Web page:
SEATTLE, May 7 (UPI) — Scientist said a number of low-magnitude earthquakes taking place beneath Mount St. Helens could be the result of the volcano slowly recharging.
More than 130 earthquakes have been detected in the area around the volcano since March 14, the U.S. Geological Survey said. The largest quake measured a magnitude of 1.3 with most having magnitudes of 0.5 or less.
The USGS said Mount St. Helen is likely recharging its magma chamber, causing stress on the earth’s crust and producing small earthquakes.
“There is absolutely no sign that it will erupt anytime soon, but the data we collect tells us that the volcano is still very much alive,” the USGS said.
Mount St. Helens has been one of the most heavily monitored volcanoes in the world since its catastrophic eruption in 1980. The USGS has tracked similar patterns with the volcano throughout the years since then.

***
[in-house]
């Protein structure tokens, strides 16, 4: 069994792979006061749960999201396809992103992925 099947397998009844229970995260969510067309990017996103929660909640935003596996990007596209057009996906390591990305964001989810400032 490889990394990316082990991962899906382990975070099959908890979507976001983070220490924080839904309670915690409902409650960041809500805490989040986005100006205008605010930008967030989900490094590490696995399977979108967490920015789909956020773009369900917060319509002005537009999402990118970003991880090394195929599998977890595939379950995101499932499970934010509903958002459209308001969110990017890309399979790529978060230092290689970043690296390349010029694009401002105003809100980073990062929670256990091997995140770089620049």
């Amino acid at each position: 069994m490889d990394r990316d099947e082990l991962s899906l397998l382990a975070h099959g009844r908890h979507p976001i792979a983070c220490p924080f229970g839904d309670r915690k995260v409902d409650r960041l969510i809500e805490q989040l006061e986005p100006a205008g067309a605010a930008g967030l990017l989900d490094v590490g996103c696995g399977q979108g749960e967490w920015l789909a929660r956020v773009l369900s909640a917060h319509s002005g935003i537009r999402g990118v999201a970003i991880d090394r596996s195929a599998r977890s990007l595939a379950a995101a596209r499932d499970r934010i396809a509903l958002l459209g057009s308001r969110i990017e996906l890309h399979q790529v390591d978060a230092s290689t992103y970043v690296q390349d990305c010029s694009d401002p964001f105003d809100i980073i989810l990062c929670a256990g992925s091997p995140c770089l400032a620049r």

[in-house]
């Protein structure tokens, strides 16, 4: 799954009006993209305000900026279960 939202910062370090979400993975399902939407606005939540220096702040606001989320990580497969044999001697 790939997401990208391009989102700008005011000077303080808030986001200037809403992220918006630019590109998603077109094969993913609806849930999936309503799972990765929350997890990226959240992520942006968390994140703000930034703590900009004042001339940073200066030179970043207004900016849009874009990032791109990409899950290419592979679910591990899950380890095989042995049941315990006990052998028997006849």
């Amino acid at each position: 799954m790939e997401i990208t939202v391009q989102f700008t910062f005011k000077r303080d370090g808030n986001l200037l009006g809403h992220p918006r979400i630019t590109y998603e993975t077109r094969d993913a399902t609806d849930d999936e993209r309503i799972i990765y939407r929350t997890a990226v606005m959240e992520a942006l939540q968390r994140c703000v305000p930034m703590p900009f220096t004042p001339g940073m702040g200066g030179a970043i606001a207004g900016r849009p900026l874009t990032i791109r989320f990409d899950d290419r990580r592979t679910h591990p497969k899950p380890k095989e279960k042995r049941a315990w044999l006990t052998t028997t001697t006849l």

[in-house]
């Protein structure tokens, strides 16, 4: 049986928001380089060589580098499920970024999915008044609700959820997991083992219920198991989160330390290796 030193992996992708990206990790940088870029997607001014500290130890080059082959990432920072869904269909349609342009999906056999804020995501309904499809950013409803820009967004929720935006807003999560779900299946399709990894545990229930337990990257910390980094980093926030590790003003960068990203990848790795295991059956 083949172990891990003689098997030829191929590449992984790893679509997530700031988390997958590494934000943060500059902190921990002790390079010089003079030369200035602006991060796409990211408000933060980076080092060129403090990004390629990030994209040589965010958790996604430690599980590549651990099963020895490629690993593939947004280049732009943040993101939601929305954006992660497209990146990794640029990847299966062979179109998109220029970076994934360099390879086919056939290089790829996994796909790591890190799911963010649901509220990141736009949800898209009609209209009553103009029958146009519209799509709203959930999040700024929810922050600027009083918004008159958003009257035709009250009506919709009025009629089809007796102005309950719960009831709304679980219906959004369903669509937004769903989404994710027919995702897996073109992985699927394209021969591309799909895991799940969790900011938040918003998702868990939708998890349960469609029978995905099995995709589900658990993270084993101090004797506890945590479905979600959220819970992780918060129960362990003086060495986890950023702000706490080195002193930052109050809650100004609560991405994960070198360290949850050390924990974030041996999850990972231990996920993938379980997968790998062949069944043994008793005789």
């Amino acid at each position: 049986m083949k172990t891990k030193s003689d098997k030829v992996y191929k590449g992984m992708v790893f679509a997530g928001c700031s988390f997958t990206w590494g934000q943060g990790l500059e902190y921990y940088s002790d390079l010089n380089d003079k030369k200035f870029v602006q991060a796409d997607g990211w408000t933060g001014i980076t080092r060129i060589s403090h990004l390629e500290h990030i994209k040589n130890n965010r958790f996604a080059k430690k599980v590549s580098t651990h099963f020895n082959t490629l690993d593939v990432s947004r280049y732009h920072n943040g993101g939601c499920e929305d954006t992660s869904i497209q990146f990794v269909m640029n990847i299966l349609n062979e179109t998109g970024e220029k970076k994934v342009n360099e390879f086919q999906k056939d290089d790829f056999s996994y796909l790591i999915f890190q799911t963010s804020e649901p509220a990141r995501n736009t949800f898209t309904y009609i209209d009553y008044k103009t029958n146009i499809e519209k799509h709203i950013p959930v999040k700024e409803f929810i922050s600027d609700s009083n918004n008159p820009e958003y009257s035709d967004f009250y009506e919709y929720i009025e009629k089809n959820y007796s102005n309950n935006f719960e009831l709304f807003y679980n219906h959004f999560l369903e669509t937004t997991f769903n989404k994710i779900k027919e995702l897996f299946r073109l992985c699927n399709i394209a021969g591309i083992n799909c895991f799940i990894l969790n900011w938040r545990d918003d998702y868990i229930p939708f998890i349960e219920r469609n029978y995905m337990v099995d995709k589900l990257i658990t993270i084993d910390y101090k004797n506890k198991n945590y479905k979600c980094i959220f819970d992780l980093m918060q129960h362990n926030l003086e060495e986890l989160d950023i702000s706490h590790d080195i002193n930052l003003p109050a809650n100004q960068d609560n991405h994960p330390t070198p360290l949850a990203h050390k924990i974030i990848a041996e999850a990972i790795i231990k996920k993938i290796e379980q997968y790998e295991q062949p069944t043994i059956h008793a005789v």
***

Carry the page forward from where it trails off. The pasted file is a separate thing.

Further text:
“The current pattern of seismicity is similar to swarms seen at Mount St. Helens in 2013 and 2014; recharge swarms in the 1990s had much higher earthquake rates and energy release,” scientists said. “As was observed at Mount St. Helens between 1987-2004, recharge can continue for many years beneath a volcano without an eruption.”
The USGS said there are no signs of an imminent eruption at Mount St. Helens. There have been no anomalous gases, increases in ground inflation or shallow seismicity with this swarm.
“Each volcano behaves a little differently,” the USGS stated. “Research has led to a greater understanding of seismic signals and improved our ability to characterize what is going on at depth, and, if needed, provide eruption warnings.”